Please keep in mind that there may even be some complications associated with meniscus surgery, prolonging the recovery period even more. This includes complications with anesthesia, such as respiratory or cardiac malfunction, infections, and injury to nerves and blood vessels, fracture, weakness, stiffness or instability of the joint, inability to repair the meniscus, repeated rupture of the meniscus, or the need for additional surgeries.

    Can you ever truly recover from parts of your knee meniscus being removed surgically? In the long run, almost all meniscus surgeries also accelerate degeneration that leads to osteoarthritis and exacerbate the biomechanical problems that initially led to the need for the surgery. Rather than cutting torn pieces, our physicians use precise injections of the patient’s own stem cells and platelets to help the problem.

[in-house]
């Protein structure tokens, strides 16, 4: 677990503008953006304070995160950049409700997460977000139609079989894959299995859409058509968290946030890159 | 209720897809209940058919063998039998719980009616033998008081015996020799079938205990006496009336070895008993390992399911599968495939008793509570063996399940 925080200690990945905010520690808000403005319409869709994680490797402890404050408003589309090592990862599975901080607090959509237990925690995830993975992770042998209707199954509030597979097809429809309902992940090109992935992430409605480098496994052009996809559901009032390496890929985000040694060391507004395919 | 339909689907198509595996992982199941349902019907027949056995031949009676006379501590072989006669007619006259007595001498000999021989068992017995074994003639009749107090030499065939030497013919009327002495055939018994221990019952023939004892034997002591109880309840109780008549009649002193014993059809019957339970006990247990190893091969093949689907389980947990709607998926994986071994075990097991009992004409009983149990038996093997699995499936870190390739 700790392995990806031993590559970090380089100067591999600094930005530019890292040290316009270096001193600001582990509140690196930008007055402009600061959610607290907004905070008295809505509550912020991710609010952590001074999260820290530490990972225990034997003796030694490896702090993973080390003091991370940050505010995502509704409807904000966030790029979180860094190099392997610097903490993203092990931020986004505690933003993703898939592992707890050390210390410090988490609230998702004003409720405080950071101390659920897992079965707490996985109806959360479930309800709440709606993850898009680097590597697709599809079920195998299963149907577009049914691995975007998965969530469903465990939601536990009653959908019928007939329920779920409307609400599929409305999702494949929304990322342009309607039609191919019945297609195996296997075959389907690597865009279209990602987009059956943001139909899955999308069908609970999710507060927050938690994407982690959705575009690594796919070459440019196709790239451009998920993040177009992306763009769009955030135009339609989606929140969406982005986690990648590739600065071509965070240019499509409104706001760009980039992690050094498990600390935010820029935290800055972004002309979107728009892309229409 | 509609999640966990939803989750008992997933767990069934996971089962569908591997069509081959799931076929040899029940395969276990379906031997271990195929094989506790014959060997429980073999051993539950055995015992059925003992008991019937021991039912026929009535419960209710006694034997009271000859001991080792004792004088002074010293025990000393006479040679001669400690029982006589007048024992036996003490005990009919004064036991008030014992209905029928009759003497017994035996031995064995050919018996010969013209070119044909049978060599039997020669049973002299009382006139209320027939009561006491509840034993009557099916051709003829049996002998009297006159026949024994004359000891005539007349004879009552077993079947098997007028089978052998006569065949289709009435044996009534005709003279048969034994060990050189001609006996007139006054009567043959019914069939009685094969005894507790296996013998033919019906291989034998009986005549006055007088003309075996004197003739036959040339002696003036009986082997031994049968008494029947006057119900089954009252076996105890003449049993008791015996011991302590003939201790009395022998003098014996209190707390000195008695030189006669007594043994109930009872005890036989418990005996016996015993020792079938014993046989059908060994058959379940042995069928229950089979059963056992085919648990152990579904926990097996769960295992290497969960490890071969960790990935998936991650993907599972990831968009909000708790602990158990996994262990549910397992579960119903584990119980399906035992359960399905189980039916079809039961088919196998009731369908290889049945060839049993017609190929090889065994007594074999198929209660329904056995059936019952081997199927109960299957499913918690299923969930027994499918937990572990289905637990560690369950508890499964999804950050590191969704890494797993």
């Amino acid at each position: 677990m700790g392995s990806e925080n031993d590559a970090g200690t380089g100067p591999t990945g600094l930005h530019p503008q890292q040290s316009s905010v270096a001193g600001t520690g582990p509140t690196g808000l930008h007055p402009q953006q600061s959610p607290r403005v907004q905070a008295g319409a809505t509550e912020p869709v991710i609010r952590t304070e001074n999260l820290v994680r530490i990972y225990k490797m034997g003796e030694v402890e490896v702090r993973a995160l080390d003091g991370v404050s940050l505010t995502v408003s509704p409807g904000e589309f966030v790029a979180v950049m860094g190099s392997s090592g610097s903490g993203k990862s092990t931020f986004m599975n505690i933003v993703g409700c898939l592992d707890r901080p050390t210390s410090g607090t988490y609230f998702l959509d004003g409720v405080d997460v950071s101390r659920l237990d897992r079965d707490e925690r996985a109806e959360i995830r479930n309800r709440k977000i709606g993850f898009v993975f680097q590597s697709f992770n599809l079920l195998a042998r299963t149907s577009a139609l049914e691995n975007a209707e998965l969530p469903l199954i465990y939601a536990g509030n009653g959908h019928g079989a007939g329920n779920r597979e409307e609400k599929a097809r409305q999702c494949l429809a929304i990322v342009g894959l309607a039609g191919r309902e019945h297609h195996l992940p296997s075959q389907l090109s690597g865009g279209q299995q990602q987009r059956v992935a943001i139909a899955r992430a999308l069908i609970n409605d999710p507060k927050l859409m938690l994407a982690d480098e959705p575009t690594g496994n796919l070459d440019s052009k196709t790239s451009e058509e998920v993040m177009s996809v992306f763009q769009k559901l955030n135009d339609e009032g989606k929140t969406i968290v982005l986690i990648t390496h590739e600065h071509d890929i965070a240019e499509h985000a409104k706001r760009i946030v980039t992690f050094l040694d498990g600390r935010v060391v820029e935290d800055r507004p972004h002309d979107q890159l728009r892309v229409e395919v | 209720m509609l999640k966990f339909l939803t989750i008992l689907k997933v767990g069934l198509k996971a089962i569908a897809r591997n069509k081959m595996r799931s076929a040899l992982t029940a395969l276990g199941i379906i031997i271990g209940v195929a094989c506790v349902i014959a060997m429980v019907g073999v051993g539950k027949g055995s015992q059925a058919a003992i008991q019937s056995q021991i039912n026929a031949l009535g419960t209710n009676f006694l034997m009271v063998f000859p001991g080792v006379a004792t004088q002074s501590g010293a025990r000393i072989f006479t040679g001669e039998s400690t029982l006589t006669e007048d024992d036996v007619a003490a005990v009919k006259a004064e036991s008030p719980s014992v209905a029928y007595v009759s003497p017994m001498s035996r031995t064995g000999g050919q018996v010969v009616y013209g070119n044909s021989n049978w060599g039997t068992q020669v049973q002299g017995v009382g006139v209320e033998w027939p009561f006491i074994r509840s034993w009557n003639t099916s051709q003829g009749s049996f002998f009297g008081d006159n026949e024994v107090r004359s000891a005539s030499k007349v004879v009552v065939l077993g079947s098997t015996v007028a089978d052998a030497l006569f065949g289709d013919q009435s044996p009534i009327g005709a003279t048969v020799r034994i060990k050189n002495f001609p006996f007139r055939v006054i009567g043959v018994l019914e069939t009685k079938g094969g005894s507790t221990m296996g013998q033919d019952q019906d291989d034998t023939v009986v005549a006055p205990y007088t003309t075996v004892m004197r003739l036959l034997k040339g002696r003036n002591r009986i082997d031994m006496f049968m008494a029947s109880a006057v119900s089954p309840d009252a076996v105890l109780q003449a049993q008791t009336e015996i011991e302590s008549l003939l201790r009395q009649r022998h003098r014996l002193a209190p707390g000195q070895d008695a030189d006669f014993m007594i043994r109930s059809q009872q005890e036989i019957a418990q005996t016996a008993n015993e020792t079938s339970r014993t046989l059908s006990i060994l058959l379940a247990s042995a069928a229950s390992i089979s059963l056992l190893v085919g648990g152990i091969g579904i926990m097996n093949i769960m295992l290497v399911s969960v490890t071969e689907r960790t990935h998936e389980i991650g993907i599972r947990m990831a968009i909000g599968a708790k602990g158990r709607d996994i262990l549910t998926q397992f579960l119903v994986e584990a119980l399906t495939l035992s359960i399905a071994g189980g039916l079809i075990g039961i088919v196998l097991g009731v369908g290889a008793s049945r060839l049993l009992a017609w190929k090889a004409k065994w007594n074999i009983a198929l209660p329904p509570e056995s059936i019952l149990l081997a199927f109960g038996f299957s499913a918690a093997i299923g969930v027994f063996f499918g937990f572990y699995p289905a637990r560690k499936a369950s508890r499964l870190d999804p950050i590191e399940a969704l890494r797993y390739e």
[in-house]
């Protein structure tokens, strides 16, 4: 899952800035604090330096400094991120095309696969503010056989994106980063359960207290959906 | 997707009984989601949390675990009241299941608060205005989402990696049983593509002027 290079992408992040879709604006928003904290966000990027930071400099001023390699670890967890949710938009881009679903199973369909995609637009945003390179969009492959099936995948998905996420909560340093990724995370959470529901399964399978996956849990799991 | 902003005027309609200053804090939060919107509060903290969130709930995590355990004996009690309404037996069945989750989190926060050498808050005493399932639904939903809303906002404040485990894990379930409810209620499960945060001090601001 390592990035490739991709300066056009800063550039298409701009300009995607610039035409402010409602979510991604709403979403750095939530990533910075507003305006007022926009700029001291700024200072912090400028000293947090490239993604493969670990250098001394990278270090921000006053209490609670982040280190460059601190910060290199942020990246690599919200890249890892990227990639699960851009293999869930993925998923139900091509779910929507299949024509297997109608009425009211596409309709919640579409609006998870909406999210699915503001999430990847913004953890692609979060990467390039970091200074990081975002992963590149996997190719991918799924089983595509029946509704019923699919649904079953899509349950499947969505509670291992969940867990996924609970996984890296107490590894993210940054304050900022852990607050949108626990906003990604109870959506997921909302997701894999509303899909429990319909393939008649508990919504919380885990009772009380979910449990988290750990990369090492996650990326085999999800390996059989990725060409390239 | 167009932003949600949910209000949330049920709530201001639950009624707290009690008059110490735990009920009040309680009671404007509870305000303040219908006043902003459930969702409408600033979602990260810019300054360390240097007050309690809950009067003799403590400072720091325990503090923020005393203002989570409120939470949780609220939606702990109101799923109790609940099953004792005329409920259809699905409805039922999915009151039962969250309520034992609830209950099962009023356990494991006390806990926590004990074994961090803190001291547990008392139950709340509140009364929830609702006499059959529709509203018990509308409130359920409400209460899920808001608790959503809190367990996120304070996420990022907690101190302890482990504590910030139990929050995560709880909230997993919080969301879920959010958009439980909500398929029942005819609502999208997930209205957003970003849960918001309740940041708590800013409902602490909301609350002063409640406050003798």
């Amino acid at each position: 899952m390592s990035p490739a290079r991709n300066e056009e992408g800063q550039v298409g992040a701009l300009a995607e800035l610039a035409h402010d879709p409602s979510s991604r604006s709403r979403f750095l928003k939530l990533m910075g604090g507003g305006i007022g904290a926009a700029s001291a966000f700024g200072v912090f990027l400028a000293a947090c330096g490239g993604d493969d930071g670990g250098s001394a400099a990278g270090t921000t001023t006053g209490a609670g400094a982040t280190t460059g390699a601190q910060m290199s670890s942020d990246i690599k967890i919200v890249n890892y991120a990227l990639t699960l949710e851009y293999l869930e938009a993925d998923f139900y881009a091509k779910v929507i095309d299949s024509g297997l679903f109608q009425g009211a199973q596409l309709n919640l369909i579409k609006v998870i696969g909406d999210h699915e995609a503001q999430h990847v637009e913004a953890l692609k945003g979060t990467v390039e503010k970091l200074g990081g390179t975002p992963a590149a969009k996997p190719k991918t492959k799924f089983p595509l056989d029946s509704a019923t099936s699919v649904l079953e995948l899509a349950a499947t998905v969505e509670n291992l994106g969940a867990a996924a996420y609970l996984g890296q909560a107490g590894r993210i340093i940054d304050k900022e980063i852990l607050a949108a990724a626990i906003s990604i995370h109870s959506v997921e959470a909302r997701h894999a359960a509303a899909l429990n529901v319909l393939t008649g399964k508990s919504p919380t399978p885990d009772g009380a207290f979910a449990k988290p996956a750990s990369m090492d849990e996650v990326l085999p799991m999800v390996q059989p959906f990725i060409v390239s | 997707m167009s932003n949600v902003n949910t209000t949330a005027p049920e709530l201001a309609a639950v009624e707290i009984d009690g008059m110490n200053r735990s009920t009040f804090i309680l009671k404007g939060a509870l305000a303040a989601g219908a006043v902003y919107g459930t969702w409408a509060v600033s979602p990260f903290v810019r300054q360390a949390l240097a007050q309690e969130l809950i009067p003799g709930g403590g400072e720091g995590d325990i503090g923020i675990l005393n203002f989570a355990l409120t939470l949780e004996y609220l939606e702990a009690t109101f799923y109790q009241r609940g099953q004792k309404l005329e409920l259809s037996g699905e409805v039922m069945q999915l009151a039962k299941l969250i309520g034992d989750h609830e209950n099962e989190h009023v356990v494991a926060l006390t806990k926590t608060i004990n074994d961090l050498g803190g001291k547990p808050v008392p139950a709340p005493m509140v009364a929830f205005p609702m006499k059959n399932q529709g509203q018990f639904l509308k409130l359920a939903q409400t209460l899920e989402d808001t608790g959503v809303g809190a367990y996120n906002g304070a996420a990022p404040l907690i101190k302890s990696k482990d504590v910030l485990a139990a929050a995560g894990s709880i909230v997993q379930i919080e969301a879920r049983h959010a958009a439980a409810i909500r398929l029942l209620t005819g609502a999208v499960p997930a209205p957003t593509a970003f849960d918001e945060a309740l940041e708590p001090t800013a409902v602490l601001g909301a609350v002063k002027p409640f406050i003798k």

Meniscus tears are like wrinkles; they are unavoidable. Some of us get more of them at a young age and some of us don’t get a lot of them until we’re older. The meniscus gets small tears as we age and as the knee joint begins to wear out. For example, in middle-aged and elderly patients, taking an MRI of patients with no knee pain and those with ongoing knee pain will reveal that both groups have about the same amount of meniscus tears. If these things usually don’t cause pain, why are we operating on them? If our surgeries are no better than fake surgeries, why are we placing all of these patients at the risk of surgical complications?

    Recent research shows that some of the most popular orthopedic knee surgeries, including meniscectomies, have no benefit and are not more effective than placebo or sham surgery. But can a meniscus tear heal on its own when left untreated? Non-surgical treatments for meniscus tears for healing on their own include physical therapy, rest, ice, compression and elevation. Interventional orthopedics also provides a non-surgical alternative that uses your own cells to repair the damage.